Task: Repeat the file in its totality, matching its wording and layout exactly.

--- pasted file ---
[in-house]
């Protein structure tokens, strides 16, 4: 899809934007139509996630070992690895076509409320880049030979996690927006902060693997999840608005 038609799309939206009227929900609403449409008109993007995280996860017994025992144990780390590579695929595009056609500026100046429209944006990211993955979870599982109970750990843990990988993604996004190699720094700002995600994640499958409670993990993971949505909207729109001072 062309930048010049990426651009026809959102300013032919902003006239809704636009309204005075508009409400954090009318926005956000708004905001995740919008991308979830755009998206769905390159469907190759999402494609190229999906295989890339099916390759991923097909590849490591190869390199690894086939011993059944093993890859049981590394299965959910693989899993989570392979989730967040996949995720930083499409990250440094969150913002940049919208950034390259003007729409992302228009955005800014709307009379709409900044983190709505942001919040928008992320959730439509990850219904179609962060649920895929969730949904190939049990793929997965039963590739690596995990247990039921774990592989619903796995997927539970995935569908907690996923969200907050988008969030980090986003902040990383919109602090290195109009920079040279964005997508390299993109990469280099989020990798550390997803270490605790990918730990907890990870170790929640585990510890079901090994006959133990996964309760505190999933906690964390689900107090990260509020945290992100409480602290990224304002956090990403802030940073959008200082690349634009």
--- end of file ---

[in-house]
């Protein structure tokens, strides 16, 4: 899809934007139509996630070992690895076509409320880049030979996690927006902060693997999840608005 038609799309939206009227929900609403449409008109993007995280996860017994025992144990780390590579695929595009056609500026100046429209944006990211993955979870599982109970750990843990990988993604996004190699720094700002995600994640499958409670993990993971949505909207729109001072 062309930048010049990426651009026809959102300013032919902003006239809704636009309204005075508009409400954090009318926005956000708004905001995740919008991308979830755009998206769905390159469907190759999402494609190229999906295989890339099916390759991923097909590849490591190869390199690894086939011993059944093993890859049981590394299965959910693989899993989570392979989730967040996949995720930083499409990250440094969150913002940049919208950034390259003007729409992302228009955005800014709307009379709409900044983190709505942001919040928008992320959730439509990850219904179609962060649920895929969730949904190939049990793929997965039963590739690596995990247990039921774990592989619903796995997927539970995935569908907690996923969200907050988008969030980090986003902040990383919109602090290195109009920079040279964005997508390299993109990469280099989020990798550390997803270490605790990918730990907890990870170790929640585990510890079901090994006959133990996964309760505190999933906690964390689900107090990260509020945290992100409480602290990224304002956090990403802030940073959008200082690349634009």